LAHORE (Reuters) - Leaders of a Pakistani lawyers’ movement served notice to the new coalition government it would hold a major protest on June 10 to champion the restoration of judges dismissed by President Pervez Musharraf last November.
“It is going to be a major milestone. It has been decided with a heavy majority to hold the long march,” Aitzaz Ahsan, President of the Supreme Court Bar Association, told a news conference after a meeting of lawyers in the eastern city of Lahore.
Saad Rehman, a senior lawyer, said the date was set for June 10, but the route had still to be decided.
The lawyers movement coined the term “long march” for the motor processions from city to city organized last year to support chief justice Iftikhar Chaudhry, the judge who became a cause celebre by resisting pressure from Musharraf to resign.
Chaudhry and fellow judges were later dismissed when Musharraf invoked emergency rule on November 3 to purge the courts, because he feared they could rule unlawful his own re-election in October by the outgoing parliament while still army chief.
“All of the lawyers’ abilities and energy will be dedicated to this march now,” said Ahsan, who is at odds with the leadership of his own Pakistan People’s Party (PPP), heading the coalition, over its foot-dragging over the judges.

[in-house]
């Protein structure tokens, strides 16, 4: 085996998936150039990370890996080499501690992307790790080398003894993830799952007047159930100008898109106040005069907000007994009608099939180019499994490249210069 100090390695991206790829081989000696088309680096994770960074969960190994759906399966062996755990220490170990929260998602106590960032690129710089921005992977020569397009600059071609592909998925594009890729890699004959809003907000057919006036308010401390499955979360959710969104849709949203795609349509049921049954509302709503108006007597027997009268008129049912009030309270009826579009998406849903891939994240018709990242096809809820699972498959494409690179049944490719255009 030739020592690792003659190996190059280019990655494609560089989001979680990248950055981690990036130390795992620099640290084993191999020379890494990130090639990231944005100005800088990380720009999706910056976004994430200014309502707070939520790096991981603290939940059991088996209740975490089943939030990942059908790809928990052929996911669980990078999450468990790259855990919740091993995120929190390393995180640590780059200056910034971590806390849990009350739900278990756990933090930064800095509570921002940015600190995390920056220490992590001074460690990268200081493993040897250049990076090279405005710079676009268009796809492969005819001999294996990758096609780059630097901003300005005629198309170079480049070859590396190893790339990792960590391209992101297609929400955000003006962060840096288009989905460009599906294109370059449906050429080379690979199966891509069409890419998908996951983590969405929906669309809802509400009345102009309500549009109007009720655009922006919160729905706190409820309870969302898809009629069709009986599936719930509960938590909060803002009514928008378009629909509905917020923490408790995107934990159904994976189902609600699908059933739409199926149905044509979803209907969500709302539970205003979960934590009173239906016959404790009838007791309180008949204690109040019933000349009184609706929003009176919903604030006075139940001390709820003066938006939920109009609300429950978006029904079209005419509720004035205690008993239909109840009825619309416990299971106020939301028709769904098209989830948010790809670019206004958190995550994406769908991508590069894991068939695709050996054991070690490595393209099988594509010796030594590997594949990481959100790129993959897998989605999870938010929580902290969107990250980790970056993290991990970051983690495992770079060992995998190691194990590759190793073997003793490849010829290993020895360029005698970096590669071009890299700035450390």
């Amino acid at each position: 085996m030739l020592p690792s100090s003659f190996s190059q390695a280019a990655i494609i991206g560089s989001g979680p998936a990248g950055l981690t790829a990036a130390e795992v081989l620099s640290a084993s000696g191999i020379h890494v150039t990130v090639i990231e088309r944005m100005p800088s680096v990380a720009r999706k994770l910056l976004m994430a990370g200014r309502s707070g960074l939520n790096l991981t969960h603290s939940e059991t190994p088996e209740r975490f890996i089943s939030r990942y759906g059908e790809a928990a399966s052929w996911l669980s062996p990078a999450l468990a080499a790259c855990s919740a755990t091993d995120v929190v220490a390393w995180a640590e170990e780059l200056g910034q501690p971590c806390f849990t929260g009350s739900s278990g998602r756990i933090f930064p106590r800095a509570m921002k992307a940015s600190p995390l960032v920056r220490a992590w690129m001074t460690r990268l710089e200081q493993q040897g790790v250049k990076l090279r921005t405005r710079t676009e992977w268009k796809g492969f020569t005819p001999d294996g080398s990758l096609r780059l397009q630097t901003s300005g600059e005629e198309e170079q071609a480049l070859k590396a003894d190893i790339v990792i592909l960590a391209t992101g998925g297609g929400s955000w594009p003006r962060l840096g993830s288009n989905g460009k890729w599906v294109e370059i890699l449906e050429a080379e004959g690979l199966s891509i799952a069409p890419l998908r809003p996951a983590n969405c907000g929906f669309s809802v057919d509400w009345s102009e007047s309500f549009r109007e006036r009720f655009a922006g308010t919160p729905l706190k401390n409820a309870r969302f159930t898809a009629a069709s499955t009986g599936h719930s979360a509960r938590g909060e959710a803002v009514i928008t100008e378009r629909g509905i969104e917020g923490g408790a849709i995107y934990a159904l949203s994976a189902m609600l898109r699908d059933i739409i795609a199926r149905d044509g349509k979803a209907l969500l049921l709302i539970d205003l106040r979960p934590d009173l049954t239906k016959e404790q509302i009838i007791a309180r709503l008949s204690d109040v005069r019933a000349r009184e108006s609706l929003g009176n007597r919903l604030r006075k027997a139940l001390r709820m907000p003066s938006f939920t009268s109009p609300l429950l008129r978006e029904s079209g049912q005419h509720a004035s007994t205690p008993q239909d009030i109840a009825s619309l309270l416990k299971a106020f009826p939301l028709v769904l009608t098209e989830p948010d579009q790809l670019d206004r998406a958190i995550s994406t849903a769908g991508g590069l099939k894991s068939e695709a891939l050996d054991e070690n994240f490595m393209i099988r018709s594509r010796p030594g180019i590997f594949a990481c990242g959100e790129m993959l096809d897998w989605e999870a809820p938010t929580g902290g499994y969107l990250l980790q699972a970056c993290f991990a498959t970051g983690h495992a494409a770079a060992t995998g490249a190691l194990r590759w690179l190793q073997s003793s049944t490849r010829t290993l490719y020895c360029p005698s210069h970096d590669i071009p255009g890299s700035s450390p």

The coalition is already in danger of breaking up over the issue after the second largest party in the alliance withdrew its members from Prime Minister Yousaf Raza Gilani’s cabinet, a little over six weeks after being sworn in.
Gilani has refused to accept the resignations from the nine ministers belonging to former prime minister Nawaz Sharif’s Pakistan Muslim League (Nawaz), or PML-N.
The PML-N has said it would continue to support Gilani’s government on an issue by issue basis, but it has also backed the lawyers’ plans to begin agitating.
The PPP wants to link the judges return to constitutional reforms, which could result in some judges being packed off to early retirement.
It has also argued that the legal implications of restoring the judges has to be fully assessed, and wants to accommodate the judges Musharraf appointed after carrying out his purge.
Sharif, the prime minister Musharraf overthrew in 1999, wants the judges brought back as a first step to forcing his usurper out of power.
The PML-N forged a post-election alliance with the PPP after defeating Musharraf’s allies in an election in February.
The pact was founded on an agreement between Sharif and PPP leader Asif Ali Zardari to bring back the judges within 30 days of forming a government.
Zardari insists he will honour the agreement, but his dallying has led to speculation that a secret deal has been worked out with Musharraf that would ultimately sideline Sharif.
Zardari, who took over leadership of the PPP after the assassination of his wife, Benazir Bhutto, in December, has said he is trying his best to persuade the PML-N to withdraw its ministers’ resignations.
(Reporting by Aftab Borka; Writing by Simon Cameron-Moore)
For a Reuters blog about Pakistan see blogs.reuters.com/pakistan